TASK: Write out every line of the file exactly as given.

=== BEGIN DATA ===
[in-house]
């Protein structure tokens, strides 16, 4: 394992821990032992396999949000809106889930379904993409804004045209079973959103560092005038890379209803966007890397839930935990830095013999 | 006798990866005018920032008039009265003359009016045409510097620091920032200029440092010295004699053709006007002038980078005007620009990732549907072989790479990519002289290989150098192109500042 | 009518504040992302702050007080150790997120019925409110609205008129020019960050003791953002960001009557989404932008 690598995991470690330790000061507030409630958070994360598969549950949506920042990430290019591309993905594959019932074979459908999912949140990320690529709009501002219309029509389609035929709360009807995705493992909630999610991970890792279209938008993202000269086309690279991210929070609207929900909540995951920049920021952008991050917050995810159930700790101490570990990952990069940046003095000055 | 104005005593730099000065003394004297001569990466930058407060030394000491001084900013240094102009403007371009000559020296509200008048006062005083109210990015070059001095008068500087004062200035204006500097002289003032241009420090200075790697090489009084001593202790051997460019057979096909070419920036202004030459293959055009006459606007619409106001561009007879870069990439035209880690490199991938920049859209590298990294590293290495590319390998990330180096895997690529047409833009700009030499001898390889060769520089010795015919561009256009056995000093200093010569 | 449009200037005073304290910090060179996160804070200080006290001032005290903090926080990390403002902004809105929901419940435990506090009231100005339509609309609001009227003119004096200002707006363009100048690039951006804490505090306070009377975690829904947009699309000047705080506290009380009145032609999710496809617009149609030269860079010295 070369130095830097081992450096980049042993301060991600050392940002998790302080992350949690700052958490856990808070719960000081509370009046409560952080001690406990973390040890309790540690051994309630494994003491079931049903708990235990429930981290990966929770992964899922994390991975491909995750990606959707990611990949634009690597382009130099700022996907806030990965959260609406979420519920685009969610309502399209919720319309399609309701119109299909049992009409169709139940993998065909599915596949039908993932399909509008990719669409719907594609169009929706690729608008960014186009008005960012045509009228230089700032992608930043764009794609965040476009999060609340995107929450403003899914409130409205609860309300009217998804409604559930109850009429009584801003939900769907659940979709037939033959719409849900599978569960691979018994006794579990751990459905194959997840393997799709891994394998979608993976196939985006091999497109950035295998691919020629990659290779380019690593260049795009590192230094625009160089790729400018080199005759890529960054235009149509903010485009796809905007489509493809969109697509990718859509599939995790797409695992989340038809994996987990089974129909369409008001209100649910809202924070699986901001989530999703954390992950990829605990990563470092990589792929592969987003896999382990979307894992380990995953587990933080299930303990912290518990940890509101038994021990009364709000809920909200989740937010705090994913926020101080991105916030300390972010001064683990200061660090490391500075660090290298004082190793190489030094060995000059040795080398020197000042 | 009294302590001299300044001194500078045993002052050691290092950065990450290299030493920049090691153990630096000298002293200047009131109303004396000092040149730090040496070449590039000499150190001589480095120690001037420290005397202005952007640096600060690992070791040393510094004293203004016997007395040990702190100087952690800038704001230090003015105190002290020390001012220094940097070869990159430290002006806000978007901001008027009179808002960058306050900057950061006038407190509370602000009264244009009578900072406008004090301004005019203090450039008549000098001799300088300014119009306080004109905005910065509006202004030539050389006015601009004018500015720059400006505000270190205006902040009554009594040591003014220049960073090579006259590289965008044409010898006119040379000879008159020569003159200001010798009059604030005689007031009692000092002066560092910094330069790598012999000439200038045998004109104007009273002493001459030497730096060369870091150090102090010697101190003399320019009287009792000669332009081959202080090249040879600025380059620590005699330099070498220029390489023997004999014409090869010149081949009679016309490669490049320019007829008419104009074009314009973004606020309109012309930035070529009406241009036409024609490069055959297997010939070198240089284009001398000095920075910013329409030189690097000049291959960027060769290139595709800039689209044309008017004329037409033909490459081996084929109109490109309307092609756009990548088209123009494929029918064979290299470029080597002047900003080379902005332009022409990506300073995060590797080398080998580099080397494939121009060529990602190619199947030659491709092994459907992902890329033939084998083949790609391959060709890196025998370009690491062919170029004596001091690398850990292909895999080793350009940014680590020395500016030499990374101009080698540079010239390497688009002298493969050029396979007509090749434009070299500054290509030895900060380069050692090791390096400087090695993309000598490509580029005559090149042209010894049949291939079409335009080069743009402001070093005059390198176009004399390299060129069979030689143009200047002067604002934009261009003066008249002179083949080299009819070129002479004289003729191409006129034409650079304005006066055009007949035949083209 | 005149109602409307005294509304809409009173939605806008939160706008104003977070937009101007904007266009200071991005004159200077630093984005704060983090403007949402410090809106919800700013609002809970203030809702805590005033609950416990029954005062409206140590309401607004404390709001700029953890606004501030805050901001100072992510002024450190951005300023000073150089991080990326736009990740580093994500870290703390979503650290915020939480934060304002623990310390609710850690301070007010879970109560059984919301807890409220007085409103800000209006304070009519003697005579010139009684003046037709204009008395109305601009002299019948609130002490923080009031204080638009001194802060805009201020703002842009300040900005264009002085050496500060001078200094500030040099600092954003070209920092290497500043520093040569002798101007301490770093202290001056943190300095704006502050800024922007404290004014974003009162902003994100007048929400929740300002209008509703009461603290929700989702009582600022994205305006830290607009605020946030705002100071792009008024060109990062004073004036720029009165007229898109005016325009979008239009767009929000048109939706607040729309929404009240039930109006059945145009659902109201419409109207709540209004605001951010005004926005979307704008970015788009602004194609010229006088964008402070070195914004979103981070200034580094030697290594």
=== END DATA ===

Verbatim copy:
[in-house]
């Protein structure tokens, strides 16, 4: 394992821990032992396999949000809106889930379904993409804004045209079973959103560092005038890379209803966007890397839930935990830095013999 | 006798990866005018920032008039009265003359009016045409510097620091920032200029440092010295004699053709006007002038980078005007620009990732549907072989790479990519002289290989150098192109500042 | 009518504040992302702050007080150790997120019925409110609205008129020019960050003791953002960001009557989404932008 690598995991470690330790000061507030409630958070994360598969549950949506920042990430290019591309993905594959019932074979459908999912949140990320690529709009501002219309029509389609035929709360009807995705493992909630999610991970890792279209938008993202000269086309690279991210929070609207929900909540995951920049920021952008991050917050995810159930700790101490570990990952990069940046003095000055 | 104005005593730099000065003394004297001569990466930058407060030394000491001084900013240094102009403007371009000559020296509200008048006062005083109210990015070059001095008068500087004062200035204006500097002289003032241009420090200075790697090489009084001593202790051997460019057979096909070419920036202004030459293959055009006459606007619409106001561009007879870069990439035209880690490199991938920049859209590298990294590293290495590319390998990330180096895997690529047409833009700009030499001898390889060769520089010795015919561009256009056995000093200093010569 | 449009200037005073304290910090060179996160804070200080006290001032005290903090926080990390403002902004809105929901419940435990506090009231100005339509609309609001009227003119004096200002707006363009100048690039951006804490505090306070009377975690829904947009699309000047705080506290009380009145032609999710496809617009149609030269860079010295 070369130095830097081992450096980049042993301060991600050392940002998790302080992350949690700052958490856990808070719960000081509370009046409560952080001690406990973390040890309790540690051994309630494994003491079931049903708990235990429930981290990966929770992964899922994390991975491909995750990606959707990611990949634009690597382009130099700022996907806030990965959260609406979420519920685009969610309502399209919720319309399609309701119109299909049992009409169709139940993998065909599915596949039908993932399909509008990719669409719907594609169009929706690729608008960014186009008005960012045509009228230089700032992608930043764009794609965040476009999060609340995107929450403003899914409130409205609860309300009217998804409604559930109850009429009584801003939900769907659940979709037939033959719409849900599978569960691979018994006794579990751990459905194959997840393997799709891994394998979608993976196939985006091999497109950035295998691919020629990659290779380019690593260049795009590192230094625009160089790729400018080199005759890529960054235009149509903010485009796809905007489509493809969109697509990718859509599939995790797409695992989340038809994996987990089974129909369409008001209100649910809202924070699986901001989530999703954390992950990829605990990563470092990589792929592969987003896999382990979307894992380990995953587990933080299930303990912290518990940890509101038994021990009364709000809920909200989740937010705090994913926020101080991105916030300390972010001064683990200061660090490391500075660090290298004082190793190489030094060995000059040795080398020197000042 | 009294302590001299300044001194500078045993002052050691290092950065990450290299030493920049090691153990630096000298002293200047009131109303004396000092040149730090040496070449590039000499150190001589480095120690001037420290005397202005952007640096600060690992070791040393510094004293203004016997007395040990702190100087952690800038704001230090003015105190002290020390001012220094940097070869990159430290002006806000978007901001008027009179808002960058306050900057950061006038407190509370602000009264244009009578900072406008004090301004005019203090450039008549000098001799300088300014119009306080004109905005910065509006202004030539050389006015601009004018500015720059400006505000270190205006902040009554009594040591003014220049960073090579006259590289965008044409010898006119040379000879008159020569003159200001010798009059604030005689007031009692000092002066560092910094330069790598012999000439200038045998004109104007009273002493001459030497730096060369870091150090102090010697101190003399320019009287009792000669332009081959202080090249040879600025380059620590005699330099070498220029390489023997004999014409090869010149081949009679016309490669490049320019007829008419104009074009314009973004606020309109012309930035070529009406241009036409024609490069055959297997010939070198240089284009001398000095920075910013329409030189690097000049291959960027060769290139595709800039689209044309008017004329037409033909490459081996084929109109490109309307092609756009990548088209123009494929029918064979290299470029080597002047900003080379902005332009022409990506300073995060590797080398080998580099080397494939121009060529990602190619199947030659491709092994459907992902890329033939084998083949790609391959060709890196025998370009690491062919170029004596001091690398850990292909895999080793350009940014680590020395500016030499990374101009080698540079010239390497688009002298493969050029396979007509090749434009070299500054290509030895900060380069050692090791390096400087090695993309000598490509580029005559090149042209010894049949291939079409335009080069743009402001070093005059390198176009004399390299060129069979030689143009200047002067604002934009261009003066008249002179083949080299009819070129002479004289003729191409006129034409650079304005006066055009007949035949083209 | 005149109602409307005294509304809409009173939605806008939160706008104003977070937009101007904007266009200071991005004159200077630093984005704060983090403007949402410090809106919800700013609002809970203030809702805590005033609950416990029954005062409206140590309401607004404390709001700029953890606004501030805050901001100072992510002024450190951005300023000073150089991080990326736009990740580093994500870290703390979503650290915020939480934060304002623990310390609710850690301070007010879970109560059984919301807890409220007085409103800000209006304070009519003697005579010139009684003046037709204009008395109305601009002299019948609130002490923080009031204080638009001194802060805009201020703002842009300040900005264009002085050496500060001078200094500030040099600092954003070209920092290497500043520093040569002798101007301490770093202290001056943190300095704006502050800024922007404290004014974003009162902003994100007048929400929740300002209008509703009461603290929700989702009582600022994205305006830290607009605020946030705002100071792009008024060109990062004073004036720029009165007229898109005016325009979008239009767009929000048109939706607040729309929404009240039930109006059945145009659902109201419409109207709540209004605001951010005004926005979307704008970015788009602004194609010229006088964008402070070195914004979103981070200034580094030697290594």